All citizens over 18 would get an annual distribution, in dollars and company shares, into their accounts. People would be entrusted to use the money however they needed or wanted — for better education, healthcare, housing, starting a company and so on. Rising costs in government-funded industries would face real pressure as more people choose their own services in a competitive marketplace.
As long as the country keeps doing better, every citizen would get more money from the Fund every year (on average; there will still be economic cycles). Every citizen would therefore increasingly partake of the freedoms, powers, autonomies, and opportunities that come with economic self-determination. Poverty would be greatly reduced and many more people would have a shot at the life they want.
Altman started thinking about WorldCoin as early as the end of 2019. In an interview with Bloomberg in June, he said that the inspiration for using cryptocurrencies to achieve equitable distribution came from economists’ theory of universal basic income (UBI), which is simply a welfare system that gives people enough money to sustain their lives in perpetuity.
UBI is not a new theory, but it has been put on the agenda several times in recent years by different countries. The reality is that automation and pandemic have led to higher unemployment and lower economic outcomes across the world. By providing a basic income without thresholds, people’s economic status and social stability can be improved.
“Is there a way we can use technology to improve all of this on a global scale?” It’s a question Altman often ponders.
Altman dropped out of Stanford’s computer science program and before worked in Stanford’s AI lab. He is “extremely optimistic” about technological progress and believes that new technologies such as AI will create a better society.
When WorldCoin came under intense criticism for its iris scans, he responded on Twitter: “I’m a big fan of FaceID, but surprised to hear someone tell me they don’t.”
Altman ultimately chose blockchain and cryptocurrencies as the means to achieve a utopian society.
In fact, there are already several projects in the crypto industry focused on building UBI mechanisms, such as Proof of Humanity and Circles UBI, where users can continue to receive tokens awards after being authenticated. But WorldCoin is not intrinsically similar to these projects, and UBI is one of the initial goals of the project’s co-founders.
“I’m personally very excited about UBI in the long run, but it’s very difficult to implement it right now. We think we’re building a huge network platform for entrepreneurs that can join and build applications on, and UBI is one of them,” WorldCoin co-founder Alex Blania said in an interview.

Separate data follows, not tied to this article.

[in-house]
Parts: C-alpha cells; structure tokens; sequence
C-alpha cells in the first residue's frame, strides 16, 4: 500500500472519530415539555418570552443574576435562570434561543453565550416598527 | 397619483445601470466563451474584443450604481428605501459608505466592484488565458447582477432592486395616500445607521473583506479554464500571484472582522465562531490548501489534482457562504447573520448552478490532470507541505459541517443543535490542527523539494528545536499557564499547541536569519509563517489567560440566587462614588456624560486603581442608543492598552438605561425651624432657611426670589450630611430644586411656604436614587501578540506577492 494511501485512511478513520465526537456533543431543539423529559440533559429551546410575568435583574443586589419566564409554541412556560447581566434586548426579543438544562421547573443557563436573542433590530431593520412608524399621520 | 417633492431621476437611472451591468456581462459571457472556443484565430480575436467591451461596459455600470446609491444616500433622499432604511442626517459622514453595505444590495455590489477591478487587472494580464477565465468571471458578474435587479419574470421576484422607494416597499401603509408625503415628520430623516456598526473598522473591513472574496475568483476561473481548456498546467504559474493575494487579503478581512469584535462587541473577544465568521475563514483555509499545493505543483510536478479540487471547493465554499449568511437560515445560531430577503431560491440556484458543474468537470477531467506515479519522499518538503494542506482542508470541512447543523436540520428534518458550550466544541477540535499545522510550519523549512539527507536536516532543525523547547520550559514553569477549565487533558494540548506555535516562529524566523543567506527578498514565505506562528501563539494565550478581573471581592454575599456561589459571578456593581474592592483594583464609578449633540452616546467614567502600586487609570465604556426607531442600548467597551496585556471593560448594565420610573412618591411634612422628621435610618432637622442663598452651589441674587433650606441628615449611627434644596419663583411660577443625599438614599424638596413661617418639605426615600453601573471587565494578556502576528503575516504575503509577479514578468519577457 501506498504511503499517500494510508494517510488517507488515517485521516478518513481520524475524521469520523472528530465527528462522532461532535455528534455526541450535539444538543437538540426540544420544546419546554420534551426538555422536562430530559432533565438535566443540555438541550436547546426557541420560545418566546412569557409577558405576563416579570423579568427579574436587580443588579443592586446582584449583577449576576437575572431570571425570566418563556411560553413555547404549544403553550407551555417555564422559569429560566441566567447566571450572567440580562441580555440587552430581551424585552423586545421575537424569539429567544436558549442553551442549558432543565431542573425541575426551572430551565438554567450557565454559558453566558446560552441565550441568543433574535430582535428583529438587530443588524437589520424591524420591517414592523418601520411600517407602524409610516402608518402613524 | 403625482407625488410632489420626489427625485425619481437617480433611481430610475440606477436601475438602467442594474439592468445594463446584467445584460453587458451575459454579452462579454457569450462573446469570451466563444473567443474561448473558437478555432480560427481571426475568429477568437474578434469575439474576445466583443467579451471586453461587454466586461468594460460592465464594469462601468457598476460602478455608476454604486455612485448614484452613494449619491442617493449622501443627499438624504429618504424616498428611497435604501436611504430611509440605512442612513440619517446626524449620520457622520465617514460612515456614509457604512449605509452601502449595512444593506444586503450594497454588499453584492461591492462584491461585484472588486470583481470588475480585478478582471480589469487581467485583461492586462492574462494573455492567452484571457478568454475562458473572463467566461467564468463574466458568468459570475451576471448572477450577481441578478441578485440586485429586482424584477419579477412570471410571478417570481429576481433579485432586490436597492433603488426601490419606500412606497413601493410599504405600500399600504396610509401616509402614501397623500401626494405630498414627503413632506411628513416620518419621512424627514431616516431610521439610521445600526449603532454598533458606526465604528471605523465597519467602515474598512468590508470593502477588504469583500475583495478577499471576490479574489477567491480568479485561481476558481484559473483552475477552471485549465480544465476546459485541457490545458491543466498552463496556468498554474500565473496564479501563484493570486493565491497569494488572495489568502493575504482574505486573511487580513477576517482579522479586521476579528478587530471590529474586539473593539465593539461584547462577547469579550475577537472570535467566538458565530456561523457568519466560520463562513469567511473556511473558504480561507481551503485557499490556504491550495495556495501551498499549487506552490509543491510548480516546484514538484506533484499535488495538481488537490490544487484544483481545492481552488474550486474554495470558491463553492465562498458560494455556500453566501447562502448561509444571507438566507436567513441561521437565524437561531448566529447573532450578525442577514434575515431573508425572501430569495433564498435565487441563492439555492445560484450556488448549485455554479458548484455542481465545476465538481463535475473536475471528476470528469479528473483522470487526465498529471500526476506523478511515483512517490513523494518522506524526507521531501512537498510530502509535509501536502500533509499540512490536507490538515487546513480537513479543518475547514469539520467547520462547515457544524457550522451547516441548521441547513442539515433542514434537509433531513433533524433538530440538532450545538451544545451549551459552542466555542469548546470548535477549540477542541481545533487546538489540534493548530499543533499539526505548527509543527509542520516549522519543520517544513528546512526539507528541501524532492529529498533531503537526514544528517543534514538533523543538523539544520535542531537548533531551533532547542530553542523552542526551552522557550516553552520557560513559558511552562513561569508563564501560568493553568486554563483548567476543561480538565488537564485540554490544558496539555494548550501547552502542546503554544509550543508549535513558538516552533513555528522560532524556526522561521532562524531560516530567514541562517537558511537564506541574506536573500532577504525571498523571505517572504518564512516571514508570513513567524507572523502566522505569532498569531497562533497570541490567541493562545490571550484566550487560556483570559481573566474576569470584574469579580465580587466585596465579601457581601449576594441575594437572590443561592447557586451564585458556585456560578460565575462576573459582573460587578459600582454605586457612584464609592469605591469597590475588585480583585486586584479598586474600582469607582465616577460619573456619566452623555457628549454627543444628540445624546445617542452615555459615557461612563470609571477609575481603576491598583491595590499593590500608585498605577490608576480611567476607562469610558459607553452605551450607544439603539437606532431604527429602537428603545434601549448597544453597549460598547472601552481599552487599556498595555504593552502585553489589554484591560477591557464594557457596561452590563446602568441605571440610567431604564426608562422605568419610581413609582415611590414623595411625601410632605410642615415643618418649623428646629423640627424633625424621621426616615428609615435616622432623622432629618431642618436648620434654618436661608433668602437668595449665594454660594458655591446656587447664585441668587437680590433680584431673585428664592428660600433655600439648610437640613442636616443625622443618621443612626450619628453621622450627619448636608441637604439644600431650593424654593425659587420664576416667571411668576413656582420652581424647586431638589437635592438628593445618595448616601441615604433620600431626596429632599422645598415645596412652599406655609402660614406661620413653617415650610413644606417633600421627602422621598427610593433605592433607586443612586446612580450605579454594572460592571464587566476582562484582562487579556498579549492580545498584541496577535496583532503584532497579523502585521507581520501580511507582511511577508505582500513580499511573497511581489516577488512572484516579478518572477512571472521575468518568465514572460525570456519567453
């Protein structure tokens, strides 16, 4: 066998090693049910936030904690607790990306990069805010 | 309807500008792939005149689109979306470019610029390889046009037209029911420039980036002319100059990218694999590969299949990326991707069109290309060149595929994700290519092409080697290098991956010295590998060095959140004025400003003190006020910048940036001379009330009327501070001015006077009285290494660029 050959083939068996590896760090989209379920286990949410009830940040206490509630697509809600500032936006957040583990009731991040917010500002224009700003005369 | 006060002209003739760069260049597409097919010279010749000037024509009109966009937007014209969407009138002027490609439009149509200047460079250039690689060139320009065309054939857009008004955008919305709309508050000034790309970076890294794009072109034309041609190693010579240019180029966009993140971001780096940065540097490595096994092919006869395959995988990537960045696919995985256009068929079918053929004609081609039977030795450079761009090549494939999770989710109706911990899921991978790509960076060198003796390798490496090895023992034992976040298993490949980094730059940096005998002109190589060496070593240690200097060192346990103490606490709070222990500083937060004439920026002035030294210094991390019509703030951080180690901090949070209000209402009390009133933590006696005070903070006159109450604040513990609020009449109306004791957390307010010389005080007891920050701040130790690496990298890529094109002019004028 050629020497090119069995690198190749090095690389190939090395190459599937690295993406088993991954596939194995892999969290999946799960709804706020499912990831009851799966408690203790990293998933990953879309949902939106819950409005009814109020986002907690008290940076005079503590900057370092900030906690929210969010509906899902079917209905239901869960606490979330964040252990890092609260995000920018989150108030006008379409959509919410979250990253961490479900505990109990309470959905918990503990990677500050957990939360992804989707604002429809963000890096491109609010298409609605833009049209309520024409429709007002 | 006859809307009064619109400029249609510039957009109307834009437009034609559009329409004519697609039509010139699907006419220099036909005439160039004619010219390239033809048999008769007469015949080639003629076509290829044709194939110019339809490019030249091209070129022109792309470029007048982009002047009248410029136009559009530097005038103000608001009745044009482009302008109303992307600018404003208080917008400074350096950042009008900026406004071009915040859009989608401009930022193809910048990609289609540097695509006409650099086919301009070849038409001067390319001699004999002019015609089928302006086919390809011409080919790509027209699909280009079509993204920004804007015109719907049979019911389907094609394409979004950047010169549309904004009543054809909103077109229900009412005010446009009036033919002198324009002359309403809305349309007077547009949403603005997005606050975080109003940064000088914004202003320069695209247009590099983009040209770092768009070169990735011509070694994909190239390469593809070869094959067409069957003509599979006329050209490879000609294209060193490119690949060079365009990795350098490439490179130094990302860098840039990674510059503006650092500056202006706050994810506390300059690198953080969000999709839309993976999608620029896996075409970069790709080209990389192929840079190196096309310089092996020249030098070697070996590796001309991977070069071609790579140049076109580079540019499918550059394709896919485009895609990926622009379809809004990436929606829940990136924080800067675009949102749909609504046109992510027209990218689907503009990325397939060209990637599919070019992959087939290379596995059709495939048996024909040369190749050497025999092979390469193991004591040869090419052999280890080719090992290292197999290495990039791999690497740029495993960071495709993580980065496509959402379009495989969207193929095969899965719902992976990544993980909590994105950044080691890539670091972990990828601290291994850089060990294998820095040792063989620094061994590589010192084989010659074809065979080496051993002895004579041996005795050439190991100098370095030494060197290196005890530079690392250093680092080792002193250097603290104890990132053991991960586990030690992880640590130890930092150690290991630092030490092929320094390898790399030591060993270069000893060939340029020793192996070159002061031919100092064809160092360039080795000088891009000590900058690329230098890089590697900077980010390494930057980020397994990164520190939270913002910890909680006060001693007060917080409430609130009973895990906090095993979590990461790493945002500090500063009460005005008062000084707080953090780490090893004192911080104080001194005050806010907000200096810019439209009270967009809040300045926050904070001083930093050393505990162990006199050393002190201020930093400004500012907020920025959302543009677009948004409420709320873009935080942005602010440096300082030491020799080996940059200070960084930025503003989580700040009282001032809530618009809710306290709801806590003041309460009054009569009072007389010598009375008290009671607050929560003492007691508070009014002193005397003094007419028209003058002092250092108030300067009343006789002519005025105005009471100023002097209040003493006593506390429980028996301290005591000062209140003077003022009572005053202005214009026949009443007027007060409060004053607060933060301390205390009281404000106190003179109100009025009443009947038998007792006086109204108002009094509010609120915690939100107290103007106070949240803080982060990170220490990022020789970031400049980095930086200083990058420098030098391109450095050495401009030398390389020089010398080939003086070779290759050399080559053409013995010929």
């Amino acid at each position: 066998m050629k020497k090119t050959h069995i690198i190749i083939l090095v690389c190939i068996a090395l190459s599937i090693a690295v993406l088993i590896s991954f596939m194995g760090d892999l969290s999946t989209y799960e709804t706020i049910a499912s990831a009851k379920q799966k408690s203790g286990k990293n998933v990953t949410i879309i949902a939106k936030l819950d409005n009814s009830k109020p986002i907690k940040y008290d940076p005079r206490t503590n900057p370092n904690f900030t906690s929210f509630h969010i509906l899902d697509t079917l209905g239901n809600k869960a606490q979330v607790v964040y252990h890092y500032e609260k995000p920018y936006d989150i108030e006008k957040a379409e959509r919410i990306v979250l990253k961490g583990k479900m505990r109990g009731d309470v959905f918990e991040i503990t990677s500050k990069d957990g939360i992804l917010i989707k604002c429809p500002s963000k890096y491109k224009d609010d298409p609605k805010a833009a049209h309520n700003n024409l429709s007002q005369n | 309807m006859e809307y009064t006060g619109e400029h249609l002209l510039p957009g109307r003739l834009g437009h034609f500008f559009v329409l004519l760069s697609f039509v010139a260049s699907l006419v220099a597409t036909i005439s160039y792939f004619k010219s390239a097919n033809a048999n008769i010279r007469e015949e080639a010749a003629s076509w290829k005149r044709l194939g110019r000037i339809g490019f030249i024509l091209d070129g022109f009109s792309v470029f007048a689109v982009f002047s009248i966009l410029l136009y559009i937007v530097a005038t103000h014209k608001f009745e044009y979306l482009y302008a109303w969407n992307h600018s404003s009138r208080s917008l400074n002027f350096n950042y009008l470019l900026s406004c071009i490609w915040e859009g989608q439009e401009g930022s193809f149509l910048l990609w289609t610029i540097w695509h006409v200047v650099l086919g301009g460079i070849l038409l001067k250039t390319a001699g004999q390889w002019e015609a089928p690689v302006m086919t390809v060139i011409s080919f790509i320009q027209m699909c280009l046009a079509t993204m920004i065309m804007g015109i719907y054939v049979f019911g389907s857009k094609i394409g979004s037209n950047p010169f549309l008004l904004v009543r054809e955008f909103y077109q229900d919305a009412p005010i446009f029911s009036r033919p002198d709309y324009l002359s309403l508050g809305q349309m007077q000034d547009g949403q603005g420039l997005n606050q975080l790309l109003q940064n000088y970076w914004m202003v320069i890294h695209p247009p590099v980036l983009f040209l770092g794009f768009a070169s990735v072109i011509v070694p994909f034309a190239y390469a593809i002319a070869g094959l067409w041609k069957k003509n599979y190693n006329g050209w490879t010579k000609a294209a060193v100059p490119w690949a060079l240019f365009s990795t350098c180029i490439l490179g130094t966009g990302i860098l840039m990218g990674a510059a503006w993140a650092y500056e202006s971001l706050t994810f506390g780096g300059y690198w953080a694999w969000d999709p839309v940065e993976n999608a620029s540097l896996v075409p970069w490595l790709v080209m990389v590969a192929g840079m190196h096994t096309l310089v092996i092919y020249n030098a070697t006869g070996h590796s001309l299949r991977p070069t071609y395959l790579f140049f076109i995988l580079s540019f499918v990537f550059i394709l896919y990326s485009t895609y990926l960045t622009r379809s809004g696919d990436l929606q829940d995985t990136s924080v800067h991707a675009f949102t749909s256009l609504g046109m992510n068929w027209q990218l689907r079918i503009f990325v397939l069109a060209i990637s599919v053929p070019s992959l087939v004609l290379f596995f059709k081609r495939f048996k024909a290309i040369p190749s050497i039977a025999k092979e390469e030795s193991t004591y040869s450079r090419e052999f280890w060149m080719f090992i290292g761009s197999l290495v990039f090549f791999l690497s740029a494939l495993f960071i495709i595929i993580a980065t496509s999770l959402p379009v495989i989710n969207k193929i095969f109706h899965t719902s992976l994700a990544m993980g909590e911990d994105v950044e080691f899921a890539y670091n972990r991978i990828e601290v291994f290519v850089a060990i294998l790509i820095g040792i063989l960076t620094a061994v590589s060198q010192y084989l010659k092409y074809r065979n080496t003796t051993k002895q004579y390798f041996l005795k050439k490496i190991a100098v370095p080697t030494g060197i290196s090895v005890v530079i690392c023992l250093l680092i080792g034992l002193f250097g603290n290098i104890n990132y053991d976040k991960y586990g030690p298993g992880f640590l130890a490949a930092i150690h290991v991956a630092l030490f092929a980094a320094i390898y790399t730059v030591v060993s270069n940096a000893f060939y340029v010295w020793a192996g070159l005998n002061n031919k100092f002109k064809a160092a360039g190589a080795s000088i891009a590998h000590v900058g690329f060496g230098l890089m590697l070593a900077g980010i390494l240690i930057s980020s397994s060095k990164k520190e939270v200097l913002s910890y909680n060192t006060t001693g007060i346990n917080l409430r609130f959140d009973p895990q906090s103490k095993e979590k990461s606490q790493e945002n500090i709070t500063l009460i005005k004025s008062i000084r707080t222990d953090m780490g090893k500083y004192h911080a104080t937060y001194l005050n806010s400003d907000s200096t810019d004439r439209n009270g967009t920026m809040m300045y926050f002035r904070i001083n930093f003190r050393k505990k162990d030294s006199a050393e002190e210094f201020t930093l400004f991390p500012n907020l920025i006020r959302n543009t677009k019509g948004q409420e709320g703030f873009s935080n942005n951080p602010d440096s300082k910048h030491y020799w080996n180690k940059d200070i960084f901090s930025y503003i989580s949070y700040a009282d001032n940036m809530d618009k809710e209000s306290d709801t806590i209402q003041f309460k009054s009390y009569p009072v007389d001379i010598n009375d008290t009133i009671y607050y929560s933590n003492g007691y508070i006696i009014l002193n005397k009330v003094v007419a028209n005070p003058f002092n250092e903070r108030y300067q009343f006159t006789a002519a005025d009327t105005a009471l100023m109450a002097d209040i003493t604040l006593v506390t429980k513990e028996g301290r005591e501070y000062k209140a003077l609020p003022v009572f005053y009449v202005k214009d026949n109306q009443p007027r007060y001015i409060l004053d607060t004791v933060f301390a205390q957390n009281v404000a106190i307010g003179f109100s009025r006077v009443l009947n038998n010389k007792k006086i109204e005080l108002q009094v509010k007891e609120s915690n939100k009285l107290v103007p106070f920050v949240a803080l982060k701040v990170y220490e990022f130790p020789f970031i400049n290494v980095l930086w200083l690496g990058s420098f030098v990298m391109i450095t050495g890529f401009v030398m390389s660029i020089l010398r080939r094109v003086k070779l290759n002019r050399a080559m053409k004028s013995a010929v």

According to the official profile, WorldCoin positions itself as a collectively owned global digital currency, and hopes to reach a larger user base through offline promotion to reach at least 1 billion users with cryptocurrencies. In their view, the more users there are, the more powerful the cryptocurrencies will be.
“The Internet is powerful because its scale is large. E-mail, social applications, and marketplaces are examples. The more users they have, the stronger they become.” According to WorldCoin, “If adopted on a large scale, cryptocurrency will greatly increase access to the Internet economy and enable applications that are now unimaginable.”
One of the early functions of Worldcoin will be a digital wallet that lets users store their cryptocurrencies and make payments. But the bigger goal is to attract developers who can build applications on top of their systems.
This vision is probably the main reason why a number of top VCS are attracted to the crypto industry, which desperately needs a wider user base and lower barriers to entry to scale up the crypto economy.
Currently, WorldCoin has tested with more than two dozen carriers in twelve countries across four continents (Africa, South America, Europe and Asia) with more than 130,000 verified users and plans to reach more than 1 billion users by the end of 2023.
However, in the face of users in developing countries, how to promote them to further acquire crypto knowledge and learn crypto skills after receiving one-time free cryptocurrencies will also be one of the biggest challenges to the project vision.
2. Is iris recognition really evil?
In order to achieve “fair distribution of tokens to as many people as possible”, WorldCoin adopted the method of “iris mining”, in which no more than 80% of the token shares are issued to iris certified users and operators. Users only need to scan their iris to receive tokens for free.